It has made and unmade political careers. Alex Salmond who brought the SNP to victory in 2007 and 2011 has resigned one day after the vote; Deputy First Minister Nicola Sturgeon is the clear favourite to take over the leadership. David Cameron after facing the prospect of political defeat in the last few days, knew he was fighting for his very political life and that Tory plotters were out to get him. Despite the No victory there were continued Tory maneuverings, anger and lack of comprehension over the deep-seated crisis of the union.

The arc of this long campaign involved three distinct phases: the phony war from the election of the SNP as a majority government in May 2011; the slow boiling of November 2013 from when the Scottish Government’s White Paper on independence was published to August 2014; and the last hectic, frenetic, chaotic period leading up to the vote. Read the rest of this entry »

A Hopeful Guide to Scotland

Gerry Hassan

Scottish Review, September 17th 2014

This week, depending on the building US-UK government clamour for more military action in Iraq, Scotland will be the biggest story on the planet. News crews and journalists from all over the world are covering this. Glasgow and Edinburgh hotels are enjoying an unexpected bonanza with high occupancy rates. For at least one week, James Robertson’s famous dictum about ‘The News Where You Are’ will be met by the shock that for a short while, ‘The News Where We Are’ will be the same!

It has, of course, been to some discomforting and there have been some problematic things said and done. To groups such as CBI Scotland and other parts of corporate clubland, all of this has been at best a distraction, and at worst, a threat to the cosy back channels and insider deals of closed Scotland which have for so long defined how things were done.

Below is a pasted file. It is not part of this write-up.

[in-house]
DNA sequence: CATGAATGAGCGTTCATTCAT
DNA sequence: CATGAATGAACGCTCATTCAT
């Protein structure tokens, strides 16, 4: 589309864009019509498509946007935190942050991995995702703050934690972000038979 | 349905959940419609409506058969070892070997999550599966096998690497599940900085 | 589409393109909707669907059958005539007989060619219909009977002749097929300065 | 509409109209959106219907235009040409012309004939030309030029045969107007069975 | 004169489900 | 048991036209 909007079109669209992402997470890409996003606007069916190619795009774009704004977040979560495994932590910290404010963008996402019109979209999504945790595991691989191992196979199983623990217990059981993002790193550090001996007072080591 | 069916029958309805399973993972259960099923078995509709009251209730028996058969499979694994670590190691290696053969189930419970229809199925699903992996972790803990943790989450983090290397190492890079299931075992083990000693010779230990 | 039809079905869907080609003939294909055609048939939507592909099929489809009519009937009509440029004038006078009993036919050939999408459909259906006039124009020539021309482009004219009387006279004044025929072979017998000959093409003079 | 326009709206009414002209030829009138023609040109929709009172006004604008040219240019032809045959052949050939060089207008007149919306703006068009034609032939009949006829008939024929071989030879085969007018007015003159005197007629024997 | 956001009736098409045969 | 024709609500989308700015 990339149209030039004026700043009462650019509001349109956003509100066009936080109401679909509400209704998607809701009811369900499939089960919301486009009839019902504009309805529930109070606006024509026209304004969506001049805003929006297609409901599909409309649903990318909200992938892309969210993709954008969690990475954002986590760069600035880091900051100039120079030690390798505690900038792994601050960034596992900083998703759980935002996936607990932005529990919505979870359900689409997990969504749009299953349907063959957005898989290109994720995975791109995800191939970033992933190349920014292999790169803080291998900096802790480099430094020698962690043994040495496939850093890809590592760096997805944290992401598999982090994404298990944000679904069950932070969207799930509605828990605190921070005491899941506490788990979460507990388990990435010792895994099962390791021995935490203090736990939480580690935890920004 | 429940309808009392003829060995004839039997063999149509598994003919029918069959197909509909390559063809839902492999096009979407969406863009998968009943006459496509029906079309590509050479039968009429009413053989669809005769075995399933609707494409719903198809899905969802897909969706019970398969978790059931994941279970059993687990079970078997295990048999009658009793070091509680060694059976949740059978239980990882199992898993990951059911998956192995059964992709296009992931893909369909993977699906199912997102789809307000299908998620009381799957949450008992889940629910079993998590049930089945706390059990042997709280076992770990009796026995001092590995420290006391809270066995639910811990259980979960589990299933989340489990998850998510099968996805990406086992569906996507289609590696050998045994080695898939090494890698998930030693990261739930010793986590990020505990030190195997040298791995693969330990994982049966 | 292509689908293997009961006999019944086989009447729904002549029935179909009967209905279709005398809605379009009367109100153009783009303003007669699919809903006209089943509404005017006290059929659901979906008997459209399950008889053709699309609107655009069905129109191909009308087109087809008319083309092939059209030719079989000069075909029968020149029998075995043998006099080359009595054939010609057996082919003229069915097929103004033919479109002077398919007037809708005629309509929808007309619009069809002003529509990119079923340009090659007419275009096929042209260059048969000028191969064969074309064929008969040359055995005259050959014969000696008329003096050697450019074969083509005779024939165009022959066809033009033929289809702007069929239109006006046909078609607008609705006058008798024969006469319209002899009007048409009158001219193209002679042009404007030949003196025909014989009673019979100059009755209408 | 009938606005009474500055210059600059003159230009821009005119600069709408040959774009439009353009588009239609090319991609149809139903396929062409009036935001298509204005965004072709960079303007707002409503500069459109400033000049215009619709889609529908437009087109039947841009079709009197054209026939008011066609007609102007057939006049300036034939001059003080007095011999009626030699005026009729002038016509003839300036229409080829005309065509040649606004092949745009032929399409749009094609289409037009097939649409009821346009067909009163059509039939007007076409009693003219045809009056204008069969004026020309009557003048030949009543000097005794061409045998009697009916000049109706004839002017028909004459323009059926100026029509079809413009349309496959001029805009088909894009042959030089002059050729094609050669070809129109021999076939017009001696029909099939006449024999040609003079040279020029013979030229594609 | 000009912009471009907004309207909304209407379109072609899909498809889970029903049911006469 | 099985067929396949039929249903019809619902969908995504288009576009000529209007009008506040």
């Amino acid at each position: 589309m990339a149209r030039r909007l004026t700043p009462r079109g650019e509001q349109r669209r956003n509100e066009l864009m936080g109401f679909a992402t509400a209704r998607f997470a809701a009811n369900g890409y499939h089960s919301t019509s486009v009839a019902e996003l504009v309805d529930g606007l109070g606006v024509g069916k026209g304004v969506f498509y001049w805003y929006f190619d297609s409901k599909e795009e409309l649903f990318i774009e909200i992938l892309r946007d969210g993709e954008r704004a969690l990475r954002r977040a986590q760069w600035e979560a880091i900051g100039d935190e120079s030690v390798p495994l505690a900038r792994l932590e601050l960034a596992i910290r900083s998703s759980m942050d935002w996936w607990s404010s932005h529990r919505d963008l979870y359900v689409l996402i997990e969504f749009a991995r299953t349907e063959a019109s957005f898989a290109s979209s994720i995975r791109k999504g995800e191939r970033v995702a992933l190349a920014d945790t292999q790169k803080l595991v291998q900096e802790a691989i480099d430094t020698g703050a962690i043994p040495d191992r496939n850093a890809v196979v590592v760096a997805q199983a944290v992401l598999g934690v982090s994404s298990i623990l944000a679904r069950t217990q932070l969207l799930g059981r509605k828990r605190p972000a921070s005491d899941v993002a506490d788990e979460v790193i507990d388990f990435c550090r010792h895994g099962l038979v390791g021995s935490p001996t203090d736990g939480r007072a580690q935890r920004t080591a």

For many others, it has been uplifting and life-enhancing. Scotland will never be the same again. Nor will Britain. But there is a need in such heady times for calmness and reflection, and understanding the scale and kind of change – noting what has been radically altered and what hasn’t – and the power and resilience of establishment Scotland. In this eve of poll essay, I will do this by addressing five M’s – movements, momentum, miserablism, magic and maturity. Read the rest of this entry »

The Power and Absence of Doubt in the Nationalist Independence Cause

Gerry Hassan

Scottish Review, August 13th 2014

It has not been a great week for the independence cause and for the SNP.

This has been made worse by the self-denial and delusion expressed by a host of independence supporters including parts of the commentariat, the SNP and on-line opinion.

The SNP’s position on currency union, along with EU membership, has for ages been the weak flank of their entire proposition. Thus, it should have been no surprise to anyone when Alistair Darling basically mugged Salmond on the former in last week’s TV debate.

These problems touch on the dominant voice of the independence debate and cause. It is one of certainty, not showing doubt or acknowledging risk, and instead presenting an air of effortless confidence.

This approach does not address many of the realities of independence and much of the modern world: the realities of risk, uncertainty and the virtues of ambiguity and doubt. Read the rest of this entry »